Wednesday, July 14, 2010

Summer in Review

In beginning this blog, I couldn’t help but go re-read my first blog entry.  I figured reading  my first post might remind me of how I felt before summer training really started.  It only took reading the first paragraph of my post to realize how I’ve changed.  I was uneasy, nervous, and scared of this whole new Mississippi thing.  I was just recently graduated and my mind was still back in Davidson.  I was in college mourning, still desperately holding on to my past chapter, a chapter I didn’t want to give up.  Now, I’m more comfortable here in Mississippi.  I’ve got to know my fellow classmates, the town of Oxford, and most importantly, I’ve become acquainted with the Delta, my new home for the next two years.  I believe that summer training has been a crucial part of my outlook on my current situation.
Summer training gave me a routine here.  I’m very much a creature of habit and having structure in my life really helps me adjust.  Before I dive into my thoughts on summer training, I should say that when I think of summer training, I think of summer school up in Holly Springs.  Teaching at HSHS will always be the dominating memory for first year summer training.  I believe that summer school was hands down the most beneficial, most practical, and most rewarding aspect of this summer.  Of course there were many other peripheral aspects that rounded out summer training and added to it’s benefit, but none could add up to my experience at HSHS.  Summer school gave me a much more concrete idea of what life will be like in the fall.  I realize that it will still be drastically different no matter what, but HSHS was the closest thing we could get and the best way to prepare us.
Part of the prompt for this entry asked us how we feel.  Right now I feel fine, but don’t be fooled.  For the past weeks I sported two feelings - stress and exhaustion.  If one wasn’t dominating my life, the other was, and that was only when both of them weren’t already competing for the number one slot.  For the most part, those two feelings have gone away, but that’s because today we ended role plays and last Friday was the last day of summer school.  Never have I realized the work and effort a teacher puts forth.  It really is amazing, and one cannot fully understand until he or she puts on the shoes and walks around.  Regardless of whether I teacher for the next fifty years, I will always view teaching in a different way, and that’s only after one summer of diluted teaching.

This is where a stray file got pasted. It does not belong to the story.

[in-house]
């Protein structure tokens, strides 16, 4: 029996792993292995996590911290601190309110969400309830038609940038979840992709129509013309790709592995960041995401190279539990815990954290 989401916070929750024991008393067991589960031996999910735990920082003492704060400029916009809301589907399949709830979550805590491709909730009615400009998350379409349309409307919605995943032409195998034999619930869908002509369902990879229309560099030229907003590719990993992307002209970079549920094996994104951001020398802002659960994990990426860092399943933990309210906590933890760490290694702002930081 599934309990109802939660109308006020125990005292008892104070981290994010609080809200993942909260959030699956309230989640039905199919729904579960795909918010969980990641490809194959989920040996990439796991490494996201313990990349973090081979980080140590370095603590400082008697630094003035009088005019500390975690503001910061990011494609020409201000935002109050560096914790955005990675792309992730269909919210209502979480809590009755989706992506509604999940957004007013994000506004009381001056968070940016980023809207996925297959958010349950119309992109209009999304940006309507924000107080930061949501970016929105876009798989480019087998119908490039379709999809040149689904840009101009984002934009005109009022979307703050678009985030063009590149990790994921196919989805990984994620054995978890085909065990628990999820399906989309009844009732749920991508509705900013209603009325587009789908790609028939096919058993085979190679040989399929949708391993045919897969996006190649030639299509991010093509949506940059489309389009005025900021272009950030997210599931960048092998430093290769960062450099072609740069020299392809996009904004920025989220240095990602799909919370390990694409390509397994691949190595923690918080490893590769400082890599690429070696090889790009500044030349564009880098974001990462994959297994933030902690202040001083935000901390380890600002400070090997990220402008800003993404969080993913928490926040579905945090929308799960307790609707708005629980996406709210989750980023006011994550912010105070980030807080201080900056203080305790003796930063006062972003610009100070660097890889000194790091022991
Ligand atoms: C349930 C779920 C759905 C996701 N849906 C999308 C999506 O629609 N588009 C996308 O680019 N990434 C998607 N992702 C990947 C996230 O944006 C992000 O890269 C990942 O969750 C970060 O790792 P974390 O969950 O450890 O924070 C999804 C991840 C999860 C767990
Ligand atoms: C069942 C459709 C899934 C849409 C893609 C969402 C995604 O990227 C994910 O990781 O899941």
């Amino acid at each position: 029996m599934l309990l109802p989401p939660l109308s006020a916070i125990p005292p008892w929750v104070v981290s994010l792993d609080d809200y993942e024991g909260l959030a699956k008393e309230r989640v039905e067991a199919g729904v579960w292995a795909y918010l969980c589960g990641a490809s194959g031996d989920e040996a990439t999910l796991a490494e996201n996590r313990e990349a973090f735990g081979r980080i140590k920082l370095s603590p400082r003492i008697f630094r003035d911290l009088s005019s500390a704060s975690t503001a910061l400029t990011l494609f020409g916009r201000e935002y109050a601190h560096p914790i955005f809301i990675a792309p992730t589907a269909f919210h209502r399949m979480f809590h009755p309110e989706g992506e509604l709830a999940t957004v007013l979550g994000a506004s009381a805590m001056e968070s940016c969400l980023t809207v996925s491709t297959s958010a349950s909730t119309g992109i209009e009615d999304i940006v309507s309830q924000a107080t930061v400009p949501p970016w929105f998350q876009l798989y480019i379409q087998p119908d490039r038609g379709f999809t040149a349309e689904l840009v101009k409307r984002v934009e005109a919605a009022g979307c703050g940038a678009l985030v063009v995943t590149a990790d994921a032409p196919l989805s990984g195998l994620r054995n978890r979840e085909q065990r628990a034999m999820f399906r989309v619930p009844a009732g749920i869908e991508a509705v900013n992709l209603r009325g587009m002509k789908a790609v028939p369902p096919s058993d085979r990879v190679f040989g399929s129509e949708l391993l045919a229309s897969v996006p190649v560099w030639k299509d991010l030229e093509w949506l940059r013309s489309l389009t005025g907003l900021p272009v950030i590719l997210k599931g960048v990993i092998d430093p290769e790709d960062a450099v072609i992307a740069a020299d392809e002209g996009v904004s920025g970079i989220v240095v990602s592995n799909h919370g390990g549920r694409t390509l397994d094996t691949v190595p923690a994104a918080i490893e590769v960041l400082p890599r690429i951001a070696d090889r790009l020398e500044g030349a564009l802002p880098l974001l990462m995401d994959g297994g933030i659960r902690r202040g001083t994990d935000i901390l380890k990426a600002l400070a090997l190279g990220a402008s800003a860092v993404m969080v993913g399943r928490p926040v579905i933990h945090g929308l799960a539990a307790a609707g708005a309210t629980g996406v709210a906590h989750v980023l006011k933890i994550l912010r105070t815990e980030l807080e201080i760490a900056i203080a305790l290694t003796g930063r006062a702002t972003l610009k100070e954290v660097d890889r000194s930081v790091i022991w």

Looking back on the entirety of summer training, I have to say it was helpful.  I believe we are as prepared as we can be in this short period of time.  Nothing can fully prepare us for what’s to come in the fall, but I believe the work that those in charge of MTC did was beneficial.  It kind of freaks me out that the next time I’m in front of a classroom will be the first day of school.  To avoid me freaking out, I’m going to finish with that.

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  1. Charlie I cannot tell you enough how much I agree with you. I'm so glad we are going to the same town. :) One of the biggest things you said was talking about letting go of the past. I so desperately wanted to remain in college it is the perfect life. I sleep tons party lots and learn. I am a bit of a nerd for wanting to learn, but I love it. I love the friends and being on my own. I've been on my own for a long time, but in college everyone is on the same page for the most part. I loved the basketball and I was and still am not ready to let that go. I lived for so long planning my life about getting to College. Just get to college and it will be ok. you will be better than your mother and better than your situation. I'm glad to know that i'm not alone and someone I love will be in the DDDDD DELTA.

  2. I have an odd perspective on the whole "hanging on to college life" thing because I taught for a year after graduation, then moved back to Boston for a year and led a lifestyle very similar to how I'd lived in college. Teaching is certainly much more taxing and less conventionally fun than going to school is, but it also carries a very different set of rewards - as you, Charlie and Jessica, have clearly discovered already. Stress and exhaustion are much more real when there are 100+ people depending on you to succeed - but each little success you do achieve is 100 times more rewarding for exactly the same reason. You've both been fantastic friends and fellow-teachers this summer, and I look forward to hearing stories from your teacher-lives in the fall - good luck!